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David Lowery’s A Ghost Story reunites him with Casey Affleck and Rooney Mara, who starred in his Malickian lyrical-outlaw potboiler Ain’t Them Bodies Saints. It’s not surprising that Lowery would want to re-up with Mara and Affleck, who since their work for him have gone on to an Oscar nomination (Mara, for Carol) and an Oscar win (Affleck, for last year’s Manchester by the Sea). But part of what makes A Ghost Story so beguiling, and so much more interesting than Saints, is the way Lowery uses these talented actors: For long stretches, he doesn’t. In the contemporary summer movie season, where special effects and branding are often sold over movie stars, Lowery has made a movie more boldly post-actor than any recent blockbuster.
It starts out intimate, but familiar: A couple, unnamed by each other but called M (Mara) and C (Affleck) by the credits, nuzzles and sulks in a small house they’ve rented. Eventually, we realize that M wants to leave, while C, a musician, would prefer to stay. And then, after minutes on end of hushed semi-confrontation (and a few eerie noises), C dies in a car accident, right in front of their home. There are hints that Ghost Story will become a long-take study in grieving, like the way Lowery’s camera lingers on M, alone with C’s body in the morgue for a few minutes. The camera fixes on her as she fixes on the body, tucks the sheet over her husband’s lifeless head, then suddenly rushes out. The camera stays. And after a little while longer, C’s body, still sheet-covered, rises up.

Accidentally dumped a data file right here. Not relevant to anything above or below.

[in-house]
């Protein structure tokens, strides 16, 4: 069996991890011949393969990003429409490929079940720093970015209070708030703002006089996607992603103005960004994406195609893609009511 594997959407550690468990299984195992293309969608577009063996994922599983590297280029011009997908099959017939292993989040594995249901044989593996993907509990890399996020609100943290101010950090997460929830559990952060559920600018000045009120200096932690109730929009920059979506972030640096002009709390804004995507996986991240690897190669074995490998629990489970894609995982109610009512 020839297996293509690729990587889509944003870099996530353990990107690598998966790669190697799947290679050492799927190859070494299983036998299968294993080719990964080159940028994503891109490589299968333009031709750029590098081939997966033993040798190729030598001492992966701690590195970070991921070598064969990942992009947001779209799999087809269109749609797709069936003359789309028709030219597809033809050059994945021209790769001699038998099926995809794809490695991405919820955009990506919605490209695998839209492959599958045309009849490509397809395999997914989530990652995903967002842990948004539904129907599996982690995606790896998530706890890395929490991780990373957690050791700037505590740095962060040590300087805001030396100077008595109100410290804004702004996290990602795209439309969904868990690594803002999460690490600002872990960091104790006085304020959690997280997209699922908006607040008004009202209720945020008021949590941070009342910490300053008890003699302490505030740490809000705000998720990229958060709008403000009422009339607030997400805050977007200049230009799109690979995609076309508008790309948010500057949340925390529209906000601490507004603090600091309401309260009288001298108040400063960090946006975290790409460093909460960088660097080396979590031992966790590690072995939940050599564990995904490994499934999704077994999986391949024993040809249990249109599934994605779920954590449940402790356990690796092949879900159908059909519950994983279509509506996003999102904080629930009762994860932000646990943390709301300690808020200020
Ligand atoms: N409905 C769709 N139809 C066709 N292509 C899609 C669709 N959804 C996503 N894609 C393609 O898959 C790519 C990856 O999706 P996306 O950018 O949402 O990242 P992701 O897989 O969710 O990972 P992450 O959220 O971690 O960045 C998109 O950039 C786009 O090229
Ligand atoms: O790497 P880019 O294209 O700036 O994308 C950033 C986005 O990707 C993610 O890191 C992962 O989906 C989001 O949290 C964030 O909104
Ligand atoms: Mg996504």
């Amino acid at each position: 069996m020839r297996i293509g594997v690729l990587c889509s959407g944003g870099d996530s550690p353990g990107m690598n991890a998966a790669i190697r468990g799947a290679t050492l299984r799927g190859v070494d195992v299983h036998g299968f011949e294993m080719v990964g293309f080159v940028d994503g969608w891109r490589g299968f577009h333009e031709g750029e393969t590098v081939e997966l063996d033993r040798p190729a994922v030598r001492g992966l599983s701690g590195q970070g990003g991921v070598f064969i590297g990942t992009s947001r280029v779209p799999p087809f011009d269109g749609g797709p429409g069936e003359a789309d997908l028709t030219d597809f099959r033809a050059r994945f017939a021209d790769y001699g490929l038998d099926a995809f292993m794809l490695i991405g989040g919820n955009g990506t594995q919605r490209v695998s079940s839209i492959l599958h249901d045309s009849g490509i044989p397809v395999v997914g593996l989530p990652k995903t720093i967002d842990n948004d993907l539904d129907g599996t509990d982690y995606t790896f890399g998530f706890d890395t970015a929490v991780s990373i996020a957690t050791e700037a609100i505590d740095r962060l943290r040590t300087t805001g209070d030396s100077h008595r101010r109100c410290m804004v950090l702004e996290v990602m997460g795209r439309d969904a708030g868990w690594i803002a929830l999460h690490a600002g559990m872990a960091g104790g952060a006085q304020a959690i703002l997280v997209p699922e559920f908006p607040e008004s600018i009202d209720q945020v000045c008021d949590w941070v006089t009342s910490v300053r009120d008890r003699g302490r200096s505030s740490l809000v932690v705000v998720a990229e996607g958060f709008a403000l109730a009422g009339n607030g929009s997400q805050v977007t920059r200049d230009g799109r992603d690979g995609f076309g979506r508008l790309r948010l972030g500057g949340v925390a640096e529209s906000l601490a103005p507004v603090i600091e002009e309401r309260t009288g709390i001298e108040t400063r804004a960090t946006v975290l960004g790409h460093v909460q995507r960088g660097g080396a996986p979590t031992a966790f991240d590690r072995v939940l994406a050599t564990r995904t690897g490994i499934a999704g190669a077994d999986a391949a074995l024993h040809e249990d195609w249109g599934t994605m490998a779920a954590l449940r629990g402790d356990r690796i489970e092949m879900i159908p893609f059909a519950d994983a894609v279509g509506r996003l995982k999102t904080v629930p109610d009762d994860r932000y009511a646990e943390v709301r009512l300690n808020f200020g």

It’s not literally his body. This wandering figure, with eye-holes cut in the sheet to make it resemble a hastily assembled Halloween costume, is C’s ghost, invisible to the world around him. As he walks around the hospital where his body remains, he’s presented with what looks like the opportunity to cross over into some kind of afterlife. He hesitates. And then he’s back at the house, watching his widow.
Continue reading A Ghost Story: Has David Lowery Made a Post-Actor Movie?